Albany ARC Blind Services Director Collie Robinson, center,
welcomes guests to the Albany ARC Center for the Blind prior
to its ribbon-cutting Tuesday morning.
ALBANY, Ga. -- Imagine not being able to do the basic things most of us take for granted such as using a computer, making the bed or taking a shower.
There are people living in the community dealing with these challenges every day. Now, there is a place for them to go.
The Albany Advocacy Resource Center's Center for the Blind opened its doors with a ribbon-cutting at its 1500-B Gillionville Road location Tuesday.
"This is one of ARC's big moments," said Albany ARC Blind Services Director Collie Robinson at the event. "This is something that has been a goal and a dream for some time."
The services to be provided at the center include a low-vision clinic, job readiness program, computer classes, training in independent living skills and personal social adjustment as well as Braille lessons.
While there are other centers for the blind and visually impaired in the state, the Albany facility is the first to have a residential component, which will allow out-of-town Georgians to utilize its services.
"Now they don't have to go out of state," said Albany ARC Executive Director Annette Bowling. "(The residential component) allows a place to stay while coming from out of town. It's for the whole state."
The facility will also serve people who are classified as the "older blind" -- those ages 55 or older who are not expecting to re-enter the work force.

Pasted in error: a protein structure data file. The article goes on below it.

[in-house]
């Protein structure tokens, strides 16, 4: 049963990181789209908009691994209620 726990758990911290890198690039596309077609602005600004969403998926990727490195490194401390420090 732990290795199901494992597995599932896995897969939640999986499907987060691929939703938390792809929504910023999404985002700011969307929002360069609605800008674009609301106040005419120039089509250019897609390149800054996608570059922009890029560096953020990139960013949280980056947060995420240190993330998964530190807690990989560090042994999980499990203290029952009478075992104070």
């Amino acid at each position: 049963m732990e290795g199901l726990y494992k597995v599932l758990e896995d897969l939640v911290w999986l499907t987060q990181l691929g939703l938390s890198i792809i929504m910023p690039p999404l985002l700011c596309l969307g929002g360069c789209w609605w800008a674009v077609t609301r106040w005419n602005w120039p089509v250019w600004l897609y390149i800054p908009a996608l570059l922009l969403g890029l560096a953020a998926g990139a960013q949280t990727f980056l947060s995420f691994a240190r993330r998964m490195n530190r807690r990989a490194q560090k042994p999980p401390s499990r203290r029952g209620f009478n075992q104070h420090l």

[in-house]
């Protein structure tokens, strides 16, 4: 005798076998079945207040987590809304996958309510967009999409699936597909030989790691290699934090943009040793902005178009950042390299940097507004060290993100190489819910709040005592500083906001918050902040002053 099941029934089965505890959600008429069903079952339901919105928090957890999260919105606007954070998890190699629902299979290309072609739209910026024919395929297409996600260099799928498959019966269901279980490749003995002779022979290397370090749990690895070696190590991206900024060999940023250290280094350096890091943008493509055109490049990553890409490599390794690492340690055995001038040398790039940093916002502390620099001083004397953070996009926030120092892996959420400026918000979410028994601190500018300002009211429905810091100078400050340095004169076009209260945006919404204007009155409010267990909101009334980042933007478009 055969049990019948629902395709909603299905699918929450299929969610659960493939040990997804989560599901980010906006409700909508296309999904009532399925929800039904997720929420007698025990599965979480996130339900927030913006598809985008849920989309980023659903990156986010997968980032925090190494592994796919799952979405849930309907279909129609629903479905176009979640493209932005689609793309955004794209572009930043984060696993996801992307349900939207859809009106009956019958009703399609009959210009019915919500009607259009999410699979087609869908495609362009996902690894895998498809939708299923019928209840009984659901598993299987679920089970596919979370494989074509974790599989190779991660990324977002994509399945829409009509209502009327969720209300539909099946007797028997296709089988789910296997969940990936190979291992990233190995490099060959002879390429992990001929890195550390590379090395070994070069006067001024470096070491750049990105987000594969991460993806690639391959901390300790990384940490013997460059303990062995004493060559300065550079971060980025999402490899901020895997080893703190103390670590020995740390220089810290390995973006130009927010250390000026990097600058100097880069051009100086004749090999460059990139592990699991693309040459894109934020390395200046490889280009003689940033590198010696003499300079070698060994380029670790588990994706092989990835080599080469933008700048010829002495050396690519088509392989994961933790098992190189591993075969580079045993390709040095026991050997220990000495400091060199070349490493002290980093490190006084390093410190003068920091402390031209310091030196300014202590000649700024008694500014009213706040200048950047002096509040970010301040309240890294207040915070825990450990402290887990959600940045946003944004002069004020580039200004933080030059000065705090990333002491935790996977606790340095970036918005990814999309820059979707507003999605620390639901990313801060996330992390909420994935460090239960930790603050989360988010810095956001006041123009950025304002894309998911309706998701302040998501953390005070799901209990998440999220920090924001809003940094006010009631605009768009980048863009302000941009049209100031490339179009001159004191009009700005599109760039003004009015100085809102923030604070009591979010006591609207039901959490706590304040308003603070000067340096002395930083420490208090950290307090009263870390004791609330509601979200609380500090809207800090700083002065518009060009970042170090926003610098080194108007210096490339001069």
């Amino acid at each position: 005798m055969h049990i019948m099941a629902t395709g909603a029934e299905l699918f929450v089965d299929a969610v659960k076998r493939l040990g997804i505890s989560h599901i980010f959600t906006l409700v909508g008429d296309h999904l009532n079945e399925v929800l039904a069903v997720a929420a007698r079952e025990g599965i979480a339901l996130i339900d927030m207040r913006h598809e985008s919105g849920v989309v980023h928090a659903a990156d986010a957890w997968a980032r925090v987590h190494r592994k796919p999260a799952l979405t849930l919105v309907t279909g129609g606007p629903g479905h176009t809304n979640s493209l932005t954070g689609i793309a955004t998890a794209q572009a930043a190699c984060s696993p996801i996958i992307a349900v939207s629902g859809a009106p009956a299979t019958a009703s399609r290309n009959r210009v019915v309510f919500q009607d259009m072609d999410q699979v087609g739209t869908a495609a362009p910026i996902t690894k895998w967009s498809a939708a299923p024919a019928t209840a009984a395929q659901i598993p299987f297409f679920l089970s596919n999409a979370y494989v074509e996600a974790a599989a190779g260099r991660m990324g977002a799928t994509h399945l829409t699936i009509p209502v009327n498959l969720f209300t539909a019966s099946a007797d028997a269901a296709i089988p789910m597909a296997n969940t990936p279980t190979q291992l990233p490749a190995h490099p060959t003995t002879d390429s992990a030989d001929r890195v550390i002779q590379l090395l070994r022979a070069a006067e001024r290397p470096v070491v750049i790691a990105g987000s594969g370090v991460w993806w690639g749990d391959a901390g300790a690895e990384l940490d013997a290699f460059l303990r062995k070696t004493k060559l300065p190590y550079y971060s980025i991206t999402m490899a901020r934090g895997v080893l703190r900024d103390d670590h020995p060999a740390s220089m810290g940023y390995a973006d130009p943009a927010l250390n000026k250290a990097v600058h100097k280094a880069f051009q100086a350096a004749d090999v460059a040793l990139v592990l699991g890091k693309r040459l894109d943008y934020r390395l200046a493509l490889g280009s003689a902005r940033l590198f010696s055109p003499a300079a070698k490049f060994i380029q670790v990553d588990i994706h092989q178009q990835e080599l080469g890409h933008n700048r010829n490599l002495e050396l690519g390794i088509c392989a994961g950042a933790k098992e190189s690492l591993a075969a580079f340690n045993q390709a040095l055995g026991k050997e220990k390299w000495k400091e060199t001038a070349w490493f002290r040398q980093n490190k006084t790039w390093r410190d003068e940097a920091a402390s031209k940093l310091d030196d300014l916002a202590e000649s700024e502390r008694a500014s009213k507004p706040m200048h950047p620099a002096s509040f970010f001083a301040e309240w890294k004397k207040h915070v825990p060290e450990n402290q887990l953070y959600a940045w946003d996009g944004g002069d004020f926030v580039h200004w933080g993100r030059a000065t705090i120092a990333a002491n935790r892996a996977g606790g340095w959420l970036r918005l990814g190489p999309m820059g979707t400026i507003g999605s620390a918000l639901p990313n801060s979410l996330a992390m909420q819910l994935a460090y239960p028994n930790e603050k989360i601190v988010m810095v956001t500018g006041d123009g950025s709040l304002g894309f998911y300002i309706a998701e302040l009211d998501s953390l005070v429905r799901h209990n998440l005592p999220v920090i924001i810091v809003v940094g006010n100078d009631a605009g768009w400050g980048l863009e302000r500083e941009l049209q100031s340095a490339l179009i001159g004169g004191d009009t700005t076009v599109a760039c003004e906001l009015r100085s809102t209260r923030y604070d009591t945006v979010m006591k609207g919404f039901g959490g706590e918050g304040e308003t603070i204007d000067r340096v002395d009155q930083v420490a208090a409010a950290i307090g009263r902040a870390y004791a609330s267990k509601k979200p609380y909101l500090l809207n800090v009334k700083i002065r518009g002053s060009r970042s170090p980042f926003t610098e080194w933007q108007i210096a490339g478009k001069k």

"They will receive training in areas they would need (i.e. independent living skills)," Robinson said. "Our purpose is to teach individuals to live independently."
The facility can serve eight to 12 individuals for eight weeks at a time. It is expected to start taking clients within the next week. There had already been four referrals made to the facility as of its opening, Bowling said.
The center, which was roughly 18 months in the making, developed as part of a collaborative effort between ARC and Georgia Department of Labor officials.
"I know there are a number of people that have worked on this; this is a fantastic thing for Georgia," said Paul Raymond, director of blind services for the state's Department of Labor Rehabilitation Services.
Labor Department officials say the residential component is one of the most valuable aspects of the center.
"(When utilizing an out-of-state facility) clients would be gone for several months at a time. Now they can come here during the week and go home on the weekends," Raymond said. "We are in the business of helping people prepare for jobs. We need to rebuild (blind and visually impaired people's) self-confidence so they can do that."
Some of the out-of-state facilities utilized in the past are in Louisiana, Colorado, Alabama, Minnesota, Massachusetts and Pennsylvania.
Referrals to the center generally come from the Labor Department's rehabilitation services division.
"This is something that is very much needed in the community," Robinson said. "Albany welcomes a center of this sort."